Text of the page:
Mixed Biofilms

Other bacteria such as the anaerobic Pelotomaculum thermopropionicum was observed to be linked to the methanogens Methanothermobacter thermautotrophicus by nanowires that conduct electrons [4]. In this case, P. termopropionicum transfers its electrons to M. thermautotrophicus instead of a terminal electron acceptor as a part of its metabolic pathway [4]. The M. thermautotrophicus in turn reduces the anode as its TEA. This is a clear example of how a mixed biofilm community would persist on the anode.

Future Areas of Research

Clean Energy

It is possible that further developments in MFCs will lead to the development of an independent power source. Currently, a short-term goal is to create a system where microbes are used for wastewater treatment and the current generated from the wastewater treatment can be used to recover some of the applied energy [9]. It is estimated that domestic wastewater contains 9.3 times the amount of energy currently used to treat wastewater through aeration-based processes in waste management plants [8]. By harnessing the potential energy of domestic wastewater, it is possible to create a self-managing waste purifying system [8].

Underwater Monitoring

Sediment microbial fuel cells can utilize pre-existing carbon sources, such as chitin, to generate energy [8]. By manipulating bacteria that use these carbon sources, we can set up MFCs on ocean and lake sediments to power underwater monitors where battery replacement or solar power may not be an option [8].

Production of Hydrogen

A modified microbial fuel cell can be used to perform electrohydrogenesis [10].

Figure 4: Schematic model of electrohydrogenic MFC [9].
Anode: CH3COO-+4H2O→2HCO3–+9H+
Cathode: 8H+ + 8e- → 4H2

This is commonly referred to as biocatalyzed electrolysis and operates under strictly anaerobic environments [9] [10]. The generation of hydrogen has been shown to be a highly efficient process at 8-9 mol H2/mol glucose or 2.9 mol H2/mol acetate and presents an alternative to expensive chemical purification processes to obtain pure hydrogen [9]. The electrochemical operation of the modified MFC is identical to the original, except that an external power source must be present to reduce the protons to H2 at the cathode [9] [10]. The collected hydrogen gas can be compressed and made into hydrogen fuel cells.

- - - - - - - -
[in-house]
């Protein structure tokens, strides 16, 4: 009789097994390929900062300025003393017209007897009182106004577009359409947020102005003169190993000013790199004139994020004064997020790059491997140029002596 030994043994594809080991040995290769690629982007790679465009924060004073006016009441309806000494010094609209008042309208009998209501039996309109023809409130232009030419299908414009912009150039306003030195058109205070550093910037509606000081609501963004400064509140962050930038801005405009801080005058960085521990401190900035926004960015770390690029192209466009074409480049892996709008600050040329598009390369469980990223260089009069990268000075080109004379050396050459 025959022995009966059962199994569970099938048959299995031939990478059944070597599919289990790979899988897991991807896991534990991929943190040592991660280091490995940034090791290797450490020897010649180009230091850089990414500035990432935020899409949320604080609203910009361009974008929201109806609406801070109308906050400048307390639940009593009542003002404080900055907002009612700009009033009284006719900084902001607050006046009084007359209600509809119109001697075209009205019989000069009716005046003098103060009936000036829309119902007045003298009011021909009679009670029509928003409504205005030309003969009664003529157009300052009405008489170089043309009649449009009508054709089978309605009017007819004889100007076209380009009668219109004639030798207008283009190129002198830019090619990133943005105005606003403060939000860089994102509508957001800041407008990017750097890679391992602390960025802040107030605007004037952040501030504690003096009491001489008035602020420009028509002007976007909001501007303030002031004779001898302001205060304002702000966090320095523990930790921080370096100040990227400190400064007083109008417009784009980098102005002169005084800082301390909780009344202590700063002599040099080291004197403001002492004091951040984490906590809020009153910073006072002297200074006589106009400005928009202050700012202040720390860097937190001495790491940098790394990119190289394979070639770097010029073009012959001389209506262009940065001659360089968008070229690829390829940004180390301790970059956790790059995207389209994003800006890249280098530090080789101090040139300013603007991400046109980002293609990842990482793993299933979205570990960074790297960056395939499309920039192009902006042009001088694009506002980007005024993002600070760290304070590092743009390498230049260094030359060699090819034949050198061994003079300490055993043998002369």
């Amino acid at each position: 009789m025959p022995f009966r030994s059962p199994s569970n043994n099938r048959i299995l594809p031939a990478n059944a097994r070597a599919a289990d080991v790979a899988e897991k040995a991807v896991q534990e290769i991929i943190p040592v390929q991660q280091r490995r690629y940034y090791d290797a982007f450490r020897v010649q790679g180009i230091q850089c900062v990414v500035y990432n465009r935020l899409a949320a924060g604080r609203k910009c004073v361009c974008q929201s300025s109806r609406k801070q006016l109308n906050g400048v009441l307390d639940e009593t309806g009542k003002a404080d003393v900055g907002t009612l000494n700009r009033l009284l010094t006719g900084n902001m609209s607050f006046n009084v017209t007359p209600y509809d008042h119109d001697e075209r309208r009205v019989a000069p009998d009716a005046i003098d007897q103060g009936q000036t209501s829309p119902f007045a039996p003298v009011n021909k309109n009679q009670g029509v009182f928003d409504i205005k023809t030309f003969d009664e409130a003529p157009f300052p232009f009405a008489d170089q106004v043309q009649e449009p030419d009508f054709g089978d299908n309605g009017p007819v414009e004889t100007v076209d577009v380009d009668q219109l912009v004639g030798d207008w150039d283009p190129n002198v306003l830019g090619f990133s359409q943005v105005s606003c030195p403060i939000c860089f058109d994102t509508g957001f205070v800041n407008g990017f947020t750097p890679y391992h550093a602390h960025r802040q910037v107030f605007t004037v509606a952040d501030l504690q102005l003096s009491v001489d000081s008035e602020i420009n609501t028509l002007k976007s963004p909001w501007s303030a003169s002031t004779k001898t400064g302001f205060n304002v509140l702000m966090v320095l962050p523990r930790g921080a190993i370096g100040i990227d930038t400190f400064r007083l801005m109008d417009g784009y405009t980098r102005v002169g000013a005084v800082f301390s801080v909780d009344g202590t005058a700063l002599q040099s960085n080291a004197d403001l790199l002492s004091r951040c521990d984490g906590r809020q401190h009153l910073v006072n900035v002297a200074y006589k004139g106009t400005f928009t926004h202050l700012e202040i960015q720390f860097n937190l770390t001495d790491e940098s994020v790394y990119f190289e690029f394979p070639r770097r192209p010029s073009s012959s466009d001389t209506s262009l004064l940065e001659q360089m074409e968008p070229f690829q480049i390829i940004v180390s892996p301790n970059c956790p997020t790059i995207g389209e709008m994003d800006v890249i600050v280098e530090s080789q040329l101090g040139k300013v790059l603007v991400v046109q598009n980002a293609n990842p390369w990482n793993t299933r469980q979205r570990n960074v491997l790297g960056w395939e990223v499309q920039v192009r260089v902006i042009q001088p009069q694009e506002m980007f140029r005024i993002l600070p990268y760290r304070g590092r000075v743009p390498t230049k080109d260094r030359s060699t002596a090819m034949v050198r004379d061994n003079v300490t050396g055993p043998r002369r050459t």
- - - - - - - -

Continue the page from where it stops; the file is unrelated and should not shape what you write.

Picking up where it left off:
(1) Kim, G.T., Webster, G., Wimpenny, J.W.T., Kim, B,H., Kim, H.J., and Weightman, A.J. ‘‘Bacterial community structure, compartmentalization and activity in a microbial fuel cell.’‘ Journal of Applied Microbiology, 2006, DOI:10.1111/j.1365-2672.2006.02923.x

(2) Picioreanu, C., Head, I.M., Katuri, K.P., van Loosdrecht, M.C.M., and Scott, K. ‘‘A computational model for biofilm-based microbial fuel cells.’‘ Water Research, 2007, DOI:10.1016/j.watres.2007.04.009

(3) Lovely, D.R. ‘‘Microbial Energizers: Fuel Cells That Keep on Going.’‘ Microbe, 2006.

(4) Gottenbos, B., van der Mei, H.C., and Busscher, H.J. ‘‘Models for studying initial adhesion and surface growth in biofilm formation on surfaces.’‘ Methods in Enzymology, 1999.

(5) Davies, D.G., Parsek, M.R., Pearson, J.P., Iglewski, B.H., Costerton, J.W., and Greenberg, E.P. ‘‘The Involvement of Cell-to-Cell Signals in the Development of a Bacterial Biofilm.’‘ Science, 1998, DOI: 10.1126/science.280.5361.295

(6) Mah, T.C., and O’Toole, G.A. ‘‘Mechanisms of biofilm resistance to antimicrobial agents.’‘ TRENDS in Microbiology, 2001, DOI:10.1016/S0966-842X(00)01913-2

(7) Hall-Stoodley, L., Costerton, J.W., and Stoodley, P. ‘‘Bacterial biofilms: from the Natural environment to infectious diseases.’‘ Nature Reviews Microbiology, 2004, DOI:10.1038/nrmicro821

(8) Logan, B.E. ‘‘Exoelectrogenic bacteria that power microbial fuel cells.’‘ Nature, 2009, DOI: 10.1038/nrmicro2113

(9) Logan, B.E., Hamelers, B., Rozendal, R., Schröder, U., Keller, J., Freguia, S., Aelterman, P., Verstraete W., and Rabaey, K. ‘‘Microbial Fuel Cells: Methodology and Technology.’‘ Environmental science & technology, 2006, DOI: 10.1021/es0605016

(10) Kim, I,S., Chae, K.J., Choi, M.J., and Verstraete, W. ‘‘Microbial Fuel Cells: Recent Advances, Bacterial Communities and Application Beyond Electricity Generation.’‘ Environmental engineering research, 2008.

(11) Ringeisen, B.R., Ray, R., and Little, B. ‘‘A miniature microbial fuel cell operating with an aerobic anode chamber.’‘ Journal of power sources, 2007, DOI:10.1016/j.jpowsour.2006.10.026